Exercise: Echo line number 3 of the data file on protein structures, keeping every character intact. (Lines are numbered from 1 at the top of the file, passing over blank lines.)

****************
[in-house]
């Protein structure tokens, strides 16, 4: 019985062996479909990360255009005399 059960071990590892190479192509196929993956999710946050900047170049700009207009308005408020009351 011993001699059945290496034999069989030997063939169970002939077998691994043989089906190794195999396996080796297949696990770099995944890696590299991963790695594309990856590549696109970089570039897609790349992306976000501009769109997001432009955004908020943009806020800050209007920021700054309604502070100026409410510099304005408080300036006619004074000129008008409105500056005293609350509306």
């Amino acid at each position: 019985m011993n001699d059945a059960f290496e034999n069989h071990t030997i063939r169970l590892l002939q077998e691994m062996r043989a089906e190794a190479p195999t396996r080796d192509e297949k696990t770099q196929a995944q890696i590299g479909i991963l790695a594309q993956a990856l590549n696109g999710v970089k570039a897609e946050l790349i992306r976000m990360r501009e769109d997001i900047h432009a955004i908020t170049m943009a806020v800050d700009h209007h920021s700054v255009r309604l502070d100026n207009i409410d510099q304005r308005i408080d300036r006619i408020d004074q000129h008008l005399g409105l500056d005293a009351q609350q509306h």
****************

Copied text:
């Amino acid at each position: 019985m011993n001699d059945a059960f290496e034999n069989h071990t030997i063939r169970l590892l002939q077998e691994m062996r043989a089906e190794a190479p195999t396996r080796d192509e297949k696990t770099q196929a995944q890696i590299g479909i991963l790695a594309q993956a990856l590549n696109g999710v970089k570039a897609e946050l790349i992306r976000m990360r501009e769109d997001i900047h432009a955004i908020t170049m943009a806020v800050d700009h209007h920021s700054v255009r309604l502070d100026n207009i409410d510099q304005r308005i408080d300036r006619i408020d004074q000129h008008l005399g409105l500056d005293a009351q609350q509306h």